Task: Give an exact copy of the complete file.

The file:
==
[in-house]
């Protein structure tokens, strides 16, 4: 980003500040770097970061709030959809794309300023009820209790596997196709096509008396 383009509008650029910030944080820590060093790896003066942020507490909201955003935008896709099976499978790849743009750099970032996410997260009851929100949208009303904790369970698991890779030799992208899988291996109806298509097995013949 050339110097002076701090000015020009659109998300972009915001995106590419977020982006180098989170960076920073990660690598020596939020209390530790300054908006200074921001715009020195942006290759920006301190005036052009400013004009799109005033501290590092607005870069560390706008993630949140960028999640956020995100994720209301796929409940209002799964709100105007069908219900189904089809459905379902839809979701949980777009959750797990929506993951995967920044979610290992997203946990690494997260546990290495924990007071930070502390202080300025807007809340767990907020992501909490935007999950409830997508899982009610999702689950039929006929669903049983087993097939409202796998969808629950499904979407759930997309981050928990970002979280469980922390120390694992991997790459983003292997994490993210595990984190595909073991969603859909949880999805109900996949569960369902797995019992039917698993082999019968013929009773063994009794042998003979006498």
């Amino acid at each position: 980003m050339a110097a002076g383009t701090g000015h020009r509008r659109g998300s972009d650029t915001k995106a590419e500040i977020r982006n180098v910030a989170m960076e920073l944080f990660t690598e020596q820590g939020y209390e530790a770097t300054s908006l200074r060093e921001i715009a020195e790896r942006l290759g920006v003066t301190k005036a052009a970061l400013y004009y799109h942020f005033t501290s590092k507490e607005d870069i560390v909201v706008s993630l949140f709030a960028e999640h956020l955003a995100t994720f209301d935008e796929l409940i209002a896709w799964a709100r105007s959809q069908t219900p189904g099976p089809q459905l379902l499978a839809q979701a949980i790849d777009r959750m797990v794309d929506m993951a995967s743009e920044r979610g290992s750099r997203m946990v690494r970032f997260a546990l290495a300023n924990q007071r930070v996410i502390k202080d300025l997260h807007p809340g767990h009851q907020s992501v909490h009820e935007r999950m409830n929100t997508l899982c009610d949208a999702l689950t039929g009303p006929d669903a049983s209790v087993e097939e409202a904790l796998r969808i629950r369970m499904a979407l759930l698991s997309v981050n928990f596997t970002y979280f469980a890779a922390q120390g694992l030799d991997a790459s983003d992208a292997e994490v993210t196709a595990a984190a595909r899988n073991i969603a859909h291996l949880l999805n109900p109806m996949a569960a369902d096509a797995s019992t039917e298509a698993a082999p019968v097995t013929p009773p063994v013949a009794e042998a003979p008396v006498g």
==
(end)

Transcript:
[in-house]
């Protein structure tokens, strides 16, 4: 980003500040770097970061709030959809794309300023009820209790596997196709096509008396 383009509008650029910030944080820590060093790896003066942020507490909201955003935008896709099976499978790849743009750099970032996410997260009851929100949208009303904790369970698991890779030799992208899988291996109806298509097995013949 050339110097002076701090000015020009659109998300972009915001995106590419977020982006180098989170960076920073990660690598020596939020209390530790300054908006200074921001715009020195942006290759920006301190005036052009400013004009799109005033501290590092607005870069560390706008993630949140960028999640956020995100994720209301796929409940209002799964709100105007069908219900189904089809459905379902839809979701949980777009959750797990929506993951995967920044979610290992997203946990690494997260546990290495924990007071930070502390202080300025807007809340767990907020992501909490935007999950409830997508899982009610999702689950039929006929669903049983087993097939409202796998969808629950499904979407759930997309981050928990970002979280469980922390120390694992991997790459983003292997994490993210595990984190595909073991969603859909949880999805109900996949569960369902797995019992039917698993082999019968013929009773063994009794042998003979006498």
């Amino acid at each position: 980003m050339a110097a002076g383009t701090g000015h020009r509008r659109g998300s972009d650029t915001k995106a590419e500040i977020r982006n180098v910030a989170m960076e920073l944080f990660t690598e020596q820590g939020y209390e530790a770097t300054s908006l200074r060093e921001i715009a020195e790896r942006l290759g920006v003066t301190k005036a052009a970061l400013y004009y799109h942020f005033t501290s590092k507490e607005d870069i560390v909201v706008s993630l949140f709030a960028e999640h956020l955003a995100t994720f209301d935008e796929l409940i209002a896709w799964a709100r105007s959809q069908t219900p189904g099976p089809q459905l379902l499978a839809q979701a949980i790849d777009r959750m797990v794309d929506m993951a995967s743009e920044r979610g290992s750099r997203m946990v690494r970032f997260a546990l290495a300023n924990q007071r930070v996410i502390k202080d300025l997260h807007p809340g767990h009851q907020s992501v909490h009820e935007r999950m409830n929100t997508l899982c009610d949208a999702l689950t039929g009303p006929d669903a049983s209790v087993e097939e409202a904790l796998r969808i629950r369970m499904a979407l759930l698991s997309v981050n928990f596997t970002y979280f469980a890779a922390q120390g694992l030799d991997a790459s983003d992208a292997e994490v993210t196709a595990a984190a595909r899988n073991i969603a859909h291996l949880l999805n109900p109806m996949a569960a369902d096509a797995s019992t039917e298509a698993a082999p019968v097995t013929p009773p063994v013949a009794e042998a003979p008396v006498g």